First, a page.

After the discovery, it seems like all hell breaks loose. Everyone and their mother are interested in the rubies that were discovered. The tomb gets robbed, there are all sorts of nefarious characters running amok, and then Eustachio, the dig site's foreman gets killed in a ritualistic and bloody manner. It's after the robbery that things just totally start going haywire. There's so much going on, which is usually a good thing.If you throw lots of clues at your readers, and you leave them guessing. Unfortunately, for Tears, not a single one of these possibilities are just red herrings. Some of the suspicious parties involved are crooked archeologists, CIA, MI5, gun runners, distraught parents, a sociopath, a poor graduate student who just wants to get laid, and of course, Deborah--the only person who's just interested in the story and finding out the truth behind the rubies and the bones.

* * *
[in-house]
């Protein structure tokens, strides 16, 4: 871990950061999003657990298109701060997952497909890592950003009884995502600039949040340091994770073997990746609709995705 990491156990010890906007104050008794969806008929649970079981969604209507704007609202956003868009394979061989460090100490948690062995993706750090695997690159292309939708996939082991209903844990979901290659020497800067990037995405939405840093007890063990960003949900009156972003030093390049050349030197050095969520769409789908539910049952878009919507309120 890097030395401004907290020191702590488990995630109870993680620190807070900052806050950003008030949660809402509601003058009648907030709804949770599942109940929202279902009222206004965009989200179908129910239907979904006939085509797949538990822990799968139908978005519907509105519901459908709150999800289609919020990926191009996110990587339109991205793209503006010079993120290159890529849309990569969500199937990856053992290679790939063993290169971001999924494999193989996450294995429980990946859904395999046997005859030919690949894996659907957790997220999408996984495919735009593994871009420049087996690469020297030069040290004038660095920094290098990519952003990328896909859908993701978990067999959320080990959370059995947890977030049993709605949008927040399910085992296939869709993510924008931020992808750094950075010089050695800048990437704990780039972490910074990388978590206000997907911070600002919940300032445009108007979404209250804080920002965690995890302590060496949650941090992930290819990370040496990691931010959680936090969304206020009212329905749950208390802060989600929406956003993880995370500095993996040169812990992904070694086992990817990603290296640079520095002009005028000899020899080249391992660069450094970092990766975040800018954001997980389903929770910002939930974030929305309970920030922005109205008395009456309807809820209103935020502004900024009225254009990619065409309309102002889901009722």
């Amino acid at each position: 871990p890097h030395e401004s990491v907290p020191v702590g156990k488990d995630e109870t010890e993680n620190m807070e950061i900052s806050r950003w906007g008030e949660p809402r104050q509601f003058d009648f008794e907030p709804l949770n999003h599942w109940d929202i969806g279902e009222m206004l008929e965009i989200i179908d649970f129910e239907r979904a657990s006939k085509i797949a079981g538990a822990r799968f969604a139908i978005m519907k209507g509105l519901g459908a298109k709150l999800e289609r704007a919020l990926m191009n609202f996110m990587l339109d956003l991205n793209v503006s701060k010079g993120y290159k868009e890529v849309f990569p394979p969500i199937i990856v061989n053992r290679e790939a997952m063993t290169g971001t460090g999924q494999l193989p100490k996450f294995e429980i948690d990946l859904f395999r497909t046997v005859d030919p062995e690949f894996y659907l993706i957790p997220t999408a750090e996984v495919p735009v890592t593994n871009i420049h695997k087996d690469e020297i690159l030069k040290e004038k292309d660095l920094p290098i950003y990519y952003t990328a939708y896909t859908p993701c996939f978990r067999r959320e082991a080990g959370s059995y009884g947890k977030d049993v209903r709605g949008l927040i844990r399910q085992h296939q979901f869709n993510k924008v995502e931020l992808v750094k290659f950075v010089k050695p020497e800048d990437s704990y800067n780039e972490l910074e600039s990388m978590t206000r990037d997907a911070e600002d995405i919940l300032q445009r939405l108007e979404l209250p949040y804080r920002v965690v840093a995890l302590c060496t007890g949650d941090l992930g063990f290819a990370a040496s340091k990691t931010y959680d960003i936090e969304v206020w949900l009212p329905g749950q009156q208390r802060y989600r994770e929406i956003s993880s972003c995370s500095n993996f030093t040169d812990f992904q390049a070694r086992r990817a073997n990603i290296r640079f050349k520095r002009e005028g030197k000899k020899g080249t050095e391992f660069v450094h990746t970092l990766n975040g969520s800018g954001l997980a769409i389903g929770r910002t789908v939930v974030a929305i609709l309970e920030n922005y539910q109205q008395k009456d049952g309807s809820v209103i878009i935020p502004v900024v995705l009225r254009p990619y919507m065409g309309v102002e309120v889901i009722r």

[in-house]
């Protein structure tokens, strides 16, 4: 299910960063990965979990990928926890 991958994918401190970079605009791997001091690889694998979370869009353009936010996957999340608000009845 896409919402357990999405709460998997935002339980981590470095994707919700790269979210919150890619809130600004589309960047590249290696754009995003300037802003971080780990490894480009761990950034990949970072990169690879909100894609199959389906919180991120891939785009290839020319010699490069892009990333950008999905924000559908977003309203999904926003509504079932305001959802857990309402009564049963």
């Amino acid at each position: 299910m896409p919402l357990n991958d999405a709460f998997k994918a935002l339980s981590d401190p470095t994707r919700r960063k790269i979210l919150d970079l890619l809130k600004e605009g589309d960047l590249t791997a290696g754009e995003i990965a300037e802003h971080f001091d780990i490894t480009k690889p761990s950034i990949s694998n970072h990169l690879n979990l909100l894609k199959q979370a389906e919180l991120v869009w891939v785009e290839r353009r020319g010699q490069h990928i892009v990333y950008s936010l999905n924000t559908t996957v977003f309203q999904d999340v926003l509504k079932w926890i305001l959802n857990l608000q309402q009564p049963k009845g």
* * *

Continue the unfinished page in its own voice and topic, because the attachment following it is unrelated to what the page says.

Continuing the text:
So what's missing? Discretion, focus, and cohesion. The story line is everywhere.
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1 Comment 19 of 21 people found this helpful. Was this review helpful to you? Yes No Sending feedback...
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Format: Paperback Vine Customer Review of Free Product ( What's this? )
I initially was attracted by this book's use of the Maya ruins of Ek Balam. I am an author who frequently uses historical settings/elements myself, although I write supernatural (often what is termed Lovecraftian) fiction. I rarely read mysteries, but I'm glad I read this one.